This definition includes any individual employed by an entity that contracts with any of the above institutions, employers, or entities institutions to provide services or to maintain the operation of the facility. This also includes anyone employed by any entity that provides medical services, produces medical products, or is otherwise involved in the making of COVID-19 related medical equipment, tests, drugs, vaccines, diagnostic vehicles, or treatments. This also includes any individual that the highest official of a state or territory, including the District of Columbia, determines is a health care provider necessary for that state’s or territory’s or the District of Columbia’s response to COVID-19.

To minimize the spread of the virus associated with COVID-19, the Department encourages employers to be judicious when using this definition to exempt health care providers from the provisions of the FFCRA.

6   Who is a “health care provider” for purposes of determining individuals whose advice to self-quarantine due to concerns related to COVID-19 can be relied on as a qualifying reason for paid sick leave?

The term “health care provider,” as used to determine individuals whose advice to self-quarantine due to concerns related to COVID-19 can be relied on as a qualifying reason for paid sick leave, means a licensed doctor of medicine, nurse practitioner, or other health care provider permitted to issue a certification for purposes of the FMLA.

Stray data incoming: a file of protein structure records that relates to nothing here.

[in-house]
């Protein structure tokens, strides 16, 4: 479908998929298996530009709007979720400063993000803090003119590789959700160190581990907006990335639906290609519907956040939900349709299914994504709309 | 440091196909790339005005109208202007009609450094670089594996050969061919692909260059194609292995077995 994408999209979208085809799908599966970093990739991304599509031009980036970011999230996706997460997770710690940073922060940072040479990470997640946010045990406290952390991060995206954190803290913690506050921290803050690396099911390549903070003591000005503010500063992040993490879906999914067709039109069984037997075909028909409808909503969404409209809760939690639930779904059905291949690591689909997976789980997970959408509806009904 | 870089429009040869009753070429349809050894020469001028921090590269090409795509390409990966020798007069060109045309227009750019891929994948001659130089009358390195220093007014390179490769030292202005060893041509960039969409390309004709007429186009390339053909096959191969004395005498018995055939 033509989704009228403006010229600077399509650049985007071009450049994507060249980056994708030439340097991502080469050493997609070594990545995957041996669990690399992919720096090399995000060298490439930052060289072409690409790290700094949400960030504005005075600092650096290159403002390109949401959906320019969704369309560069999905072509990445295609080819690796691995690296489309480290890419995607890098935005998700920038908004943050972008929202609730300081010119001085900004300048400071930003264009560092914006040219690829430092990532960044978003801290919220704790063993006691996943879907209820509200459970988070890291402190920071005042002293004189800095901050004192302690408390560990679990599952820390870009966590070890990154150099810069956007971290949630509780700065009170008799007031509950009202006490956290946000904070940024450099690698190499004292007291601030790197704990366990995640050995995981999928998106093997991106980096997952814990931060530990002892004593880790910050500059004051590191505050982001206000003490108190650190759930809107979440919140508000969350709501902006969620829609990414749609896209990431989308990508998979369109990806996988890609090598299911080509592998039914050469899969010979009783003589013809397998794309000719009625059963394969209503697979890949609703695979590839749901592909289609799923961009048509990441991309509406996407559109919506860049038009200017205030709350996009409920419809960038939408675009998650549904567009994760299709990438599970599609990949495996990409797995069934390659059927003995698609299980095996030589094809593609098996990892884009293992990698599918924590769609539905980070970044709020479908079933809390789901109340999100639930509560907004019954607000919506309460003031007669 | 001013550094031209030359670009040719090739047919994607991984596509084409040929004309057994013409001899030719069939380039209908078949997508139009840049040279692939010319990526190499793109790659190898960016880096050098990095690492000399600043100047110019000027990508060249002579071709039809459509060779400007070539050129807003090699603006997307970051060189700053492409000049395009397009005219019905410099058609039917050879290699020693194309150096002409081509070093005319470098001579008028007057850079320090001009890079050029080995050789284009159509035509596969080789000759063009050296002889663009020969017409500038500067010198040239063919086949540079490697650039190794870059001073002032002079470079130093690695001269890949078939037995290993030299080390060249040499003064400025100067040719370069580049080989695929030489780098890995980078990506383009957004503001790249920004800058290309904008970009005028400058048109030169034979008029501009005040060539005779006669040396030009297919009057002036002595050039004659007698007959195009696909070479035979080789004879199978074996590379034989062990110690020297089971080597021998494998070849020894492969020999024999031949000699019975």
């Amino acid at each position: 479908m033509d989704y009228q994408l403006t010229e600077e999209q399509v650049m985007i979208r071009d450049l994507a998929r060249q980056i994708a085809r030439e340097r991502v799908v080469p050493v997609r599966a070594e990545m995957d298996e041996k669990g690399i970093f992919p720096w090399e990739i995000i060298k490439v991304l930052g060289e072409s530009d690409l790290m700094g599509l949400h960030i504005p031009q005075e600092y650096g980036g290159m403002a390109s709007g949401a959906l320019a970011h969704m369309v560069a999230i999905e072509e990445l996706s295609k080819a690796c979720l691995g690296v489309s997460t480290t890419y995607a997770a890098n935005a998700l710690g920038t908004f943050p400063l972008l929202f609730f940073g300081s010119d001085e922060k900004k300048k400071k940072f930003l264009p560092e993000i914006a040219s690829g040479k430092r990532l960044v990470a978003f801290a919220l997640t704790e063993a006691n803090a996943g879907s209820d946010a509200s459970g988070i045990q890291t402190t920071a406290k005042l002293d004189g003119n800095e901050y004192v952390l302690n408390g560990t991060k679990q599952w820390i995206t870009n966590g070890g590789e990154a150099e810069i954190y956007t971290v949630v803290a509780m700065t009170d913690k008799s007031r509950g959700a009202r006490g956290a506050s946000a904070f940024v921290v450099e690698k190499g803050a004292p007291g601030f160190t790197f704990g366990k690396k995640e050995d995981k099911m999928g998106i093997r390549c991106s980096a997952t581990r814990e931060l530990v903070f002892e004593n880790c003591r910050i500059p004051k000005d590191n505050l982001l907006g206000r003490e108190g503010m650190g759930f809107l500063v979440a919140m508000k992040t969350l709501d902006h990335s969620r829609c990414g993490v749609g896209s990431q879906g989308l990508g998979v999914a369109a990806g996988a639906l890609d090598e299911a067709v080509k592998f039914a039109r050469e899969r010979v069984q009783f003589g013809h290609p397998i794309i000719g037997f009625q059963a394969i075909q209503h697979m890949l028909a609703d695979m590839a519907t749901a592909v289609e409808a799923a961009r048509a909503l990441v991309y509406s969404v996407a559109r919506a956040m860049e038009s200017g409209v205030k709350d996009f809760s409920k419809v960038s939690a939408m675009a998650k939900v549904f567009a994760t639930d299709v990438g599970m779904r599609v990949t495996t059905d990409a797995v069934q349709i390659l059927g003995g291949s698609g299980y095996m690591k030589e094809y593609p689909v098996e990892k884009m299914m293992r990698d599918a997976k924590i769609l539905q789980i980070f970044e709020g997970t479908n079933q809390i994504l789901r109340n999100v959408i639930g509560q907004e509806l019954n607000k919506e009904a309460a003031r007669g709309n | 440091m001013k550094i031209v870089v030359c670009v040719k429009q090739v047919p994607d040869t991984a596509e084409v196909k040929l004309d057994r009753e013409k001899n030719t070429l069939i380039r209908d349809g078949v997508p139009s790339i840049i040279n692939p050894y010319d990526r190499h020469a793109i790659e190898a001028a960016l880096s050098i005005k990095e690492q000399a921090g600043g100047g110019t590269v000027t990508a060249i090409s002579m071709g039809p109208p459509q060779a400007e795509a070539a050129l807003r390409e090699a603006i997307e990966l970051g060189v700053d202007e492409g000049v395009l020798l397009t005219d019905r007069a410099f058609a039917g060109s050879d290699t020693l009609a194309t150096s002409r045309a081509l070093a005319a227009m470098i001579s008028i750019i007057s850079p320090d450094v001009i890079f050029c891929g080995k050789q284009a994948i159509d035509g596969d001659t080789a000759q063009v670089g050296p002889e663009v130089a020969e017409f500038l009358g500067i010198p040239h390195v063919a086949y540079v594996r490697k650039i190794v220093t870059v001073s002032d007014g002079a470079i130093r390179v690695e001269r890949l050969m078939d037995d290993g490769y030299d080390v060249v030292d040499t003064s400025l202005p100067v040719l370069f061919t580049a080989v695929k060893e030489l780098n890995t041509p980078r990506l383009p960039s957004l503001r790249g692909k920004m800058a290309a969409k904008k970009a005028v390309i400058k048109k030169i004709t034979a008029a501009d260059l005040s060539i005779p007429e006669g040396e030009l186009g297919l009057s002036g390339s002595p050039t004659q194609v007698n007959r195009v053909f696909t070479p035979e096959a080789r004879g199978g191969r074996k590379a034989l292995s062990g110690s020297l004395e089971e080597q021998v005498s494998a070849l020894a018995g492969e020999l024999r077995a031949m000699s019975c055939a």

7   Who is considered an emergency responder?

For the purposes of employees who may be excluded from paid sick leave or expanded family and medical leave by their employer under the FFCRA, an emergency responder is an employee who is necessary for the provision of transport, care, health care, comfort, and nutrition of such patients, or whose services are otherwise needed to limit the spread of COVID-19. This includes but is not limited to military or national guard, law enforcement officers, correctional institution personnel, fire fighters, emergency medical services personnel, physicians, nurses, public health personnel, emergency medical technicians, paramedics, emergency management personnel, 911 operators, public works personnel, and persons with skills or training in operating specialized equipment or other skills needed to provide aid in a declared emergency as well as individuals who work for such facilities employing these individuals and whose work is necessary to maintain the operation of the facility. This also includes any individual that the highest official of a state or territory, including the District of Columbia, determines is an emergency responder necessary for that state’s or territory’s or the District of Columbia’s response to COVID-19.

To minimize the spread of the virus associated with COVID-19, the Department encourages employers to be judicious when using this definition to exempt emergency responders from the provisions of the FFCRA.